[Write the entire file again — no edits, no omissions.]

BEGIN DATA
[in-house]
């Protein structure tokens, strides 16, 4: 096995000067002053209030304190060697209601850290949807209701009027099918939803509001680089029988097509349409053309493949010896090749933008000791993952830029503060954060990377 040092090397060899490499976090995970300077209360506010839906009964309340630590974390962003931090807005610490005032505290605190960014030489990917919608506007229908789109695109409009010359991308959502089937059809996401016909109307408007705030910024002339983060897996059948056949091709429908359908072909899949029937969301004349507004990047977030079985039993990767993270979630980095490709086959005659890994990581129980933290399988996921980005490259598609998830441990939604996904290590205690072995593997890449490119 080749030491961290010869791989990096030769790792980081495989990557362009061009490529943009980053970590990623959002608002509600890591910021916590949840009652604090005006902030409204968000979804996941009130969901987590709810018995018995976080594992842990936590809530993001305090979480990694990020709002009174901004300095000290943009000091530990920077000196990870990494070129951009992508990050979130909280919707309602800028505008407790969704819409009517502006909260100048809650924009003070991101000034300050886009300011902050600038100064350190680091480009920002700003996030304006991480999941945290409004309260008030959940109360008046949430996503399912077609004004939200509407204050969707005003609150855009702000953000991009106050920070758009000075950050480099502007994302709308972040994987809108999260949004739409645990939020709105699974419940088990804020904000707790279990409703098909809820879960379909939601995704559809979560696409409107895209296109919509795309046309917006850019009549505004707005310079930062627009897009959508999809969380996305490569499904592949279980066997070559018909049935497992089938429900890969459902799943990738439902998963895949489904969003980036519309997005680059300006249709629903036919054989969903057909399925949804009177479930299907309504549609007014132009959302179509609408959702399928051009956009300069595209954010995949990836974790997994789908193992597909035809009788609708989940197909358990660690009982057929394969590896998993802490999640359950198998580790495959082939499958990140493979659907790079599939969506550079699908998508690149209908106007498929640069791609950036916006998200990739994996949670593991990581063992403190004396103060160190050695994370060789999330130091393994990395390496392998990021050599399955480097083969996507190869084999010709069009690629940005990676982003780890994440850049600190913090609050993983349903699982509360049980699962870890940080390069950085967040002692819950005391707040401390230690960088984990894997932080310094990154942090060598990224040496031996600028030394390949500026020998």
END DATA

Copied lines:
[in-house]
């Protein structure tokens, strides 16, 4: 096995000067002053209030304190060697209601850290949807209701009027099918939803509001680089029988097509349409053309493949010896090749933008000791993952830029503060954060990377 040092090397060899490499976090995970300077209360506010839906009964309340630590974390962003931090807005610490005032505290605190960014030489990917919608506007229908789109695109409009010359991308959502089937059809996401016909109307408007705030910024002339983060897996059948056949091709429908359908072909899949029937969301004349507004990047977030079985039993990767993270979630980095490709086959005659890994990581129980933290399988996921980005490259598609998830441990939604996904290590205690072995593997890449490119 080749030491961290010869791989990096030769790792980081495989990557362009061009490529943009980053970590990623959002608002509600890591910021916590949840009652604090005006902030409204968000979804996941009130969901987590709810018995018995976080594992842990936590809530993001305090979480990694990020709002009174901004300095000290943009000091530990920077000196990870990494070129951009992508990050979130909280919707309602800028505008407790969704819409009517502006909260100048809650924009003070991101000034300050886009300011902050600038100064350190680091480009920002700003996030304006991480999941945290409004309260008030959940109360008046949430996503399912077609004004939200509407204050969707005003609150855009702000953000991009106050920070758009000075950050480099502007994302709308972040994987809108999260949004739409645990939020709105699974419940088990804020904000707790279990409703098909809820879960379909939601995704559809979560696409409107895209296109919509795309046309917006850019009549505004707005310079930062627009897009959508999809969380996305490569499904592949279980066997070559018909049935497992089938429900890969459902799943990738439902998963895949489904969003980036519309997005680059300006249709629903036919054989969903057909399925949804009177479930299907309504549609007014132009959302179509609408959702399928051009956009300069595209954010995949990836974790997994789908193992597909035809009788609708989940197909358990660690009982057929394969590896998993802490999640359950198998580790495959082939499958990140493979659907790079599939969506550079699908998508690149209908106007498929640069791609950036916006998200990739994996949670593991990581063992403190004396103060160190050695994370060789999330130091393994990395390496392998990021050599399955480097083969996507190869084999010709069009690629940005990676982003780890994440850049600190913090609050993983349903699982509360049980699962870890940080390069950085967040002692819950005391707040401390230690960088984990894997932080310094990154942090060598990224040496031996600028030394390949500026020998």